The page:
When it comes to leg protection for the equine athlete, about the only thing that most competitors can agree on is the need for protection to begin with. There are hundreds of products on the market designed specifically to protect what is one of the most important (and fragile) parts of the equine anatomy, but choosing what is best for you and your horse can be a challenging task. Some people swear by polo wraps, while others are keen on sports medicine boots…the truth is that each method has benefits and drawbacks.
As a young rider, one of the first things that I was taught was how to properly apply a polo wrap to my horse’s legs. Many a day was spent on my knees rolling, wrapping and re-wrapping until my “supervisor” was happy with what I had done…and then it started all over again the next day. During this time, you couldn’t go to an A Rated Arabian Horse Show and see anything except for polo wraps, and so I continued using them for years. It wasn’t until some years ago when I actually got a good education from a veterinarian as to exactly what type of protection is provided by the different products on the market, and I have to admit that I was surprised at what I learned. This education led me to change my routines, slightly, in order to provide my reining horse with the best possible protection for the sport.
The following is a brief overview of some of the most popular types of leg protection for the reining horse (and most performance horses), including the pros and cons of each, as well as when I, personally, use each one.
Polo wraps are made from a long piece of fleece like material with velcro for attachment to the leg. This is definitely not the most user friendly method for protecting the legs, but in most cases, it is quite effective. First and foremost, the most important thing to know about polo wraps is the proper way to apply them. They must be applied so that you are wrapping toward the inside and back of the horse’s legs, which supports the natural position of the tendons, and a constant pressure must be maintained; applying incorrectly can actually harm your horse. It is always advisable to get assistance from a trainer or veterinarian if you are new to this type of product. Although they are actually the most popular form of leg protection, overall, polo wraps do not actually offer a lot of support in way of cradling the flexor tendons or suspensories. Their main benefit is from “brushing”, which can happen when a horse’s legs come in contact with each other, i.e. during turn arounds, lateral maneuvers, cross-overs, etc. This type of protection is best used on equine athletes that are not required to perform maneuvers that will overly stress the tendons, i.e. rail work, trail classes, general riding, etc.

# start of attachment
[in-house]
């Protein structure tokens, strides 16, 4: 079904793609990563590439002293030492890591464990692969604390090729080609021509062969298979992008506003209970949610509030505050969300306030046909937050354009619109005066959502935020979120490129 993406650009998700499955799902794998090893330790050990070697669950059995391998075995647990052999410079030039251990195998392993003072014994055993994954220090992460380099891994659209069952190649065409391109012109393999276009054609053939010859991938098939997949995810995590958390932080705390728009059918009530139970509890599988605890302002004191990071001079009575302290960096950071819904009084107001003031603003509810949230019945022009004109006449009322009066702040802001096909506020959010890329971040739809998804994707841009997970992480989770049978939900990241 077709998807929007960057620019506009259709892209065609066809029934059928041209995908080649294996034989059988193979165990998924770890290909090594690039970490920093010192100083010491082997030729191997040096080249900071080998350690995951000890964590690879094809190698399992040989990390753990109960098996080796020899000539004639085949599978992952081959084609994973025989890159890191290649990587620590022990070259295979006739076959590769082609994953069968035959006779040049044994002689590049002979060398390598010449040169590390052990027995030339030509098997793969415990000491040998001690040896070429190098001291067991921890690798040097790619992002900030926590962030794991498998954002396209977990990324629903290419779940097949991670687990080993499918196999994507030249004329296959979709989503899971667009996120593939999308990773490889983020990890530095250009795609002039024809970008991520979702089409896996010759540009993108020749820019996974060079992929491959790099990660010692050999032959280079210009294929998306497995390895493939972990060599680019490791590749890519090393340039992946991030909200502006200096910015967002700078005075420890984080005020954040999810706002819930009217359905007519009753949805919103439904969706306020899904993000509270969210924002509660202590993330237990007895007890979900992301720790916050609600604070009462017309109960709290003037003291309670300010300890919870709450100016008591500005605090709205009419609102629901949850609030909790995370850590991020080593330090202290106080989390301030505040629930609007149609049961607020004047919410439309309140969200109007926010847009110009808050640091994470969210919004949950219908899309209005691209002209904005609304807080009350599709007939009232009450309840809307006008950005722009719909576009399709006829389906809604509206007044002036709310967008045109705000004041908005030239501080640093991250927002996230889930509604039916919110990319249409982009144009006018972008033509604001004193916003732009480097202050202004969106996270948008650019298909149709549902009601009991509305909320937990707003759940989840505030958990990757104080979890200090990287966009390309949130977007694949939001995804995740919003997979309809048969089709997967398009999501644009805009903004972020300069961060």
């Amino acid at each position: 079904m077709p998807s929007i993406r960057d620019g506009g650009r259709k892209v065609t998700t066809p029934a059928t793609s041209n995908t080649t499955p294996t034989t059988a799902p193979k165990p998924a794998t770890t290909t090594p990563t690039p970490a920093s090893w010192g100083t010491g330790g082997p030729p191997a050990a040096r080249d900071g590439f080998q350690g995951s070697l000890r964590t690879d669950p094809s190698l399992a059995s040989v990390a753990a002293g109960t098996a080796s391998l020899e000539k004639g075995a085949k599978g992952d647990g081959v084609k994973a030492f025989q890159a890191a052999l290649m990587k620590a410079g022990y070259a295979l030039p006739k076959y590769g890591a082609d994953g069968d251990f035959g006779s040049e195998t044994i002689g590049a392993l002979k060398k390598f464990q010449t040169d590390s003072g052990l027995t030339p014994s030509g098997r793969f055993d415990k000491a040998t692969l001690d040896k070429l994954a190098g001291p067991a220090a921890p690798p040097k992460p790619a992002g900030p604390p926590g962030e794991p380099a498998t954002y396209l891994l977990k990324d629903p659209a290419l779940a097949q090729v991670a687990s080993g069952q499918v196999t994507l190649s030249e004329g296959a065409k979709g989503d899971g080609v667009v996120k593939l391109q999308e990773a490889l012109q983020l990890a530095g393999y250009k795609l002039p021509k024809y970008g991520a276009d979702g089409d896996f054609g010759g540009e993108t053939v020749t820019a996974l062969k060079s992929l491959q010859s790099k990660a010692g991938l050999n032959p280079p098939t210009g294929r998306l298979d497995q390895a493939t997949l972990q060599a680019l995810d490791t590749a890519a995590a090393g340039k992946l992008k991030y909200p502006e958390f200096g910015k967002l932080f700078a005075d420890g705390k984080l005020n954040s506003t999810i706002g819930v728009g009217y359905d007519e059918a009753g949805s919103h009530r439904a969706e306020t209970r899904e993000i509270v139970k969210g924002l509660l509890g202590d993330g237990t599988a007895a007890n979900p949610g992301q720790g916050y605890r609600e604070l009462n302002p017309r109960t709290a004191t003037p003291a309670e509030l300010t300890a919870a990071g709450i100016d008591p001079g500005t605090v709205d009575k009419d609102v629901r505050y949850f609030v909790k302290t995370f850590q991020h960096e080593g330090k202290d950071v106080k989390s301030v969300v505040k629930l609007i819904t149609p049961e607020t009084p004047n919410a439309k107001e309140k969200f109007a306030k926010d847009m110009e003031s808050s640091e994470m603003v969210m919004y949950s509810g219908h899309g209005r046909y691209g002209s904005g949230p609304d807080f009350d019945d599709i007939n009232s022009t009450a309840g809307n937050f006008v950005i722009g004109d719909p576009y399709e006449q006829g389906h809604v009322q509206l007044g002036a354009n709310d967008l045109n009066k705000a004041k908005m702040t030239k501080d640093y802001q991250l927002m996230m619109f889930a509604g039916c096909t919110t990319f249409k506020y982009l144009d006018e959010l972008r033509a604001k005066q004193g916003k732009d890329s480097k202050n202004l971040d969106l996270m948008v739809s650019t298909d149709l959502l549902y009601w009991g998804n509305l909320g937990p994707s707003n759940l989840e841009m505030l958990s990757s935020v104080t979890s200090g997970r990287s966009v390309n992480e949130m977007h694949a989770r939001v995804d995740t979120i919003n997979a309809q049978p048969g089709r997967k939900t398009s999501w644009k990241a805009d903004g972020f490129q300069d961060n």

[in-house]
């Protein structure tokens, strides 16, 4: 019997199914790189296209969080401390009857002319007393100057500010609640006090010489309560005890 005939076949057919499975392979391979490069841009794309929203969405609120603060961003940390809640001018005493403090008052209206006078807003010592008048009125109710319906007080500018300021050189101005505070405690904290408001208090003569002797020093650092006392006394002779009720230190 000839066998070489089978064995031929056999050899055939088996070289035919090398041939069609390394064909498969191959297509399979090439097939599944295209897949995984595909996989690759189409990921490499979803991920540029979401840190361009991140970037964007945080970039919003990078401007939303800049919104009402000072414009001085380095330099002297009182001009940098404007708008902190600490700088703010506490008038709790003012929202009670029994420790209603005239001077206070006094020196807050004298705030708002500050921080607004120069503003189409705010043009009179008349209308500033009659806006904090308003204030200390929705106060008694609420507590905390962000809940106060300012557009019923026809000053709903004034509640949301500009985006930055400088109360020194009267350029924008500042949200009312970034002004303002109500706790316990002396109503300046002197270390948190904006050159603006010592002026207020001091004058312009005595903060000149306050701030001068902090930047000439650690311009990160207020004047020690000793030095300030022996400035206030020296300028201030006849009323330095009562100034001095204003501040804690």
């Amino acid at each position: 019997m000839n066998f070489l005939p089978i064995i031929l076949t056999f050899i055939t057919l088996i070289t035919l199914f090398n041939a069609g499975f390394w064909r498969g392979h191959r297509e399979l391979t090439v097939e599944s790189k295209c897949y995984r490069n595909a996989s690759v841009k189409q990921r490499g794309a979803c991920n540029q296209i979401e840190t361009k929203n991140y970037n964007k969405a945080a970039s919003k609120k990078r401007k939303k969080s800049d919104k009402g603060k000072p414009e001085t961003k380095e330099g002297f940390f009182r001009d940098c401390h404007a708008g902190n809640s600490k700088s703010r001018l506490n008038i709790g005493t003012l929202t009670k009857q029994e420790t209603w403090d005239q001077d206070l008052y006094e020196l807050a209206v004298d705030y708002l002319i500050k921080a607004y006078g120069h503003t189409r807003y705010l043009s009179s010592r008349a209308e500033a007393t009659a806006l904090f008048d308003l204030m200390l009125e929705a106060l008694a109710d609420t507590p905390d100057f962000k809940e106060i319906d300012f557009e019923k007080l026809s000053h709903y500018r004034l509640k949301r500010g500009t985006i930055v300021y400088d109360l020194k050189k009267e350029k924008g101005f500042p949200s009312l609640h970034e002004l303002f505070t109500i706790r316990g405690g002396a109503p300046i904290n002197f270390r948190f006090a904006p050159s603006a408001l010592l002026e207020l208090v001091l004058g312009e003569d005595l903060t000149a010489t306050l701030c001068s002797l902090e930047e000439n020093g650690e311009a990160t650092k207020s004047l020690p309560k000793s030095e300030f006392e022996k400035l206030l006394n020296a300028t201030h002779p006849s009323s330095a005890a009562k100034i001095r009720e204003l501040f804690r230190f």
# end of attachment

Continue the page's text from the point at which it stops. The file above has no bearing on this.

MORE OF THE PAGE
Still, polo wraps remain one of the more popular choices for the show pen when it comes to reining horses, and this is likely due mainly to aesthetics. Personally, I choose to show in polo wraps, and my favorite wraps are made by Back on Track; the material is infused with ceramic powders that actually reflect back a horse’s natural heat in order to reduce pain and stress, and the company makes many different products for horse and rider. Find polo wraps at Riding Warehouse.
Sports Medicine Boots
When it comes to all around protection and support, it is difficult to beat the sports medicine boot. They are typically crafted from a type of neoprene material, and are shaped to fit the horse’s leg. Unlike polo wraps, these boots actually do provide a level of support for the tendons and suspensories, due to an underslung cradle portion that actually cups the boot beneath the fetlock. Velcro straps hold the boots tight, and they are flexible enough to be comfortable for most uses. While providing support, they also protect from brushing, making them a step above polo wraps in terms of protection. They are relatively easy to put on, are affordable, easily cleaned and work well for most moderate to heavy work-out programs in just about all disciplines. There are, however, a few drawbacks. Sports medicine boots can become quite “hot” during a workout, causing a horse to sweat excessively, and some horses actually do have a sensitivity to the neoprene material. Additionally, the fit of most boots allows for dirt and sand to get between the material and the horses leg, which can cause irritation. It is best to always remove boots immediately after workout and hose down your horse’s legs.